Please read this carefully.
There are only a few countries and states that exempt short-term lodging/vacation rentals/hotels from taxes. Short term renting triggers the requirement to collect and remit taxes. These taxes (known by many names: sales tax, occupancy tax, lodging tax, room tax, accommodations tax, bed tax, hotel tax, etc.) are different from the income taxes, which are filed once a year.
These taxes are paid to City, County and/or State tax agencies each month and quarter. They play an important part in funding the local infrastructure where your rental resides such as tourism promotion, beach preservation, transportation system, airline subsidies, snow removal and other operating costs to support tourist visitation.
As the popularity and growth of short term renting & specifically vacation rentals has risen; so, has the enforcement of these taxes. Tax agencies nationwide and internationally are monitoring vacation rental sites in search of violators.
These taxes are charged on total consideration (money or value) received from the renter, including rent, cleaning fees and any other mandatory fees such as a booking fee, extra person charge, pet fee, etc. Refundable deposits are not taxable.
For US residents: Please review below: Topic 415 from the IRS
Topic 415 - Renting Residential and Vacation Property
If you receive rental income for the use of a dwelling unit, such as a house or an apartment, you may deduct certain expenses. These expenses, which may include mortgage interest, real estate taxes, casualty losses, maintenance, utilities, insurance, and depreciation, will reduce the amount of rental income that is subject to tax. You will generally report such income and expenses on Form 1040 (PDF),U.S. Individual Income Tax Return and on Form 1040, Schedule E (PDF),Supplemental Income and Loss. If you are renting to make a profit and do not use the dwelling unit as a personal residence, then your deductible rental expenses may be more than your gross rental income. Your rental losses, however, generally will be limited by the "at-risk" rules and/or the passive activity loss rules. For information on these limits, refer to Publication 925 ,Passive Activities and At-Risk Rules.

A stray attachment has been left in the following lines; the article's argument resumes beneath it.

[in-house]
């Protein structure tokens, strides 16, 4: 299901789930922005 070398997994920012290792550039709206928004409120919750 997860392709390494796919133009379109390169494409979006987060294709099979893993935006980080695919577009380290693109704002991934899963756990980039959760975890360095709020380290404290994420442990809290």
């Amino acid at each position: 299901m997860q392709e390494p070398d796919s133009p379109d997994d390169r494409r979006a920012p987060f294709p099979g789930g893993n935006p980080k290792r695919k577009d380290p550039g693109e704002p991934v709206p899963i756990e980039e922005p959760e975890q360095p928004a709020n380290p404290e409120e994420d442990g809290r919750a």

If you rent a dwelling unit to others that you also use as a personal residence, limitations may apply to the rental expenses you can deduct. You are considered to use a dwelling unit as a personal residence if you use it for personal purposes during the tax year for more than the greater of:
- 14 days, or
- 10% of the total days you rent it to others at a fair rental price.
It is possible that you will use more than one dwelling unit as a personal residence during the year. For example, if you live in your main home for 11 months, your home is a dwelling unit used as a personal residence. If you live in your vacation home for the other 30 days of the year, your vacation home is also a dwelling unit used as a personal residence unless you rent your vacation home to others at a fair rental value for 300 or more days during the year.
A day of personal use of a dwelling unit is any day that it is used by:
- You or any other person who has an interest in it, unless you rent your interest to another owner as his or her main home under a shared equity financing agreement
- A member of your family or of a family of any other person who has an interest in it, unless the family member uses it as his or her main home and pays a fair rental price
- Anyone under an agreement that lets you use some other dwelling unit
- Anyone at less than fair rental price
If you use the dwelling unit for both rental and personal purposes, you generally must divide your total expenses between the rental use and the personal use based on the number of days used for each purpose. You will not be able to deduct your rental expense in excess of the gross rental income limitation (your gross rental income less the rental portion of mortgage interest, real estate taxes, and casualty losses, and rental expenses like realtors's fees and advertising costs). However, you may be able to carry forward some of these rental expenses to the next year, subject to the gross rental income limitation for that year. If you itemize your deductions on Form 1040, Schedule A (PDF),Itemized Deductions, you may still be able to deduct your personal portion of mortgage interest, property taxes, and casualty losses on that schedule.
There is a special rule if you use a dwelling unit as a personal residence and rent it for fewer than 15 days. In this case, do not report any of the rental income and do not deduct any expenses as rental expenses.
Another special rule applies if you rent part of your home to your employer and provide services for your employer in that rented space. In this case, report the rental income. You can deduct mortgage interest, qualified mortgage insurance premiums, real estate taxes, and personal casualty losses for the rented part, subject to any limitations, but do not deduct any business expenses. For information on these limits, refer to Publication 587 ,Business Use of Your Home (Including Use by Daycare Providers).
If you have a rental income, you may be subject to the Net Investment Income Tax (NIIT). For more information, refer to Topic 559 .
For more information on offering residential property for rent, refer to Publication 527 ,Residential Rental Property (Including Rental of Vacation Homes).
Last updated: May 6, 2017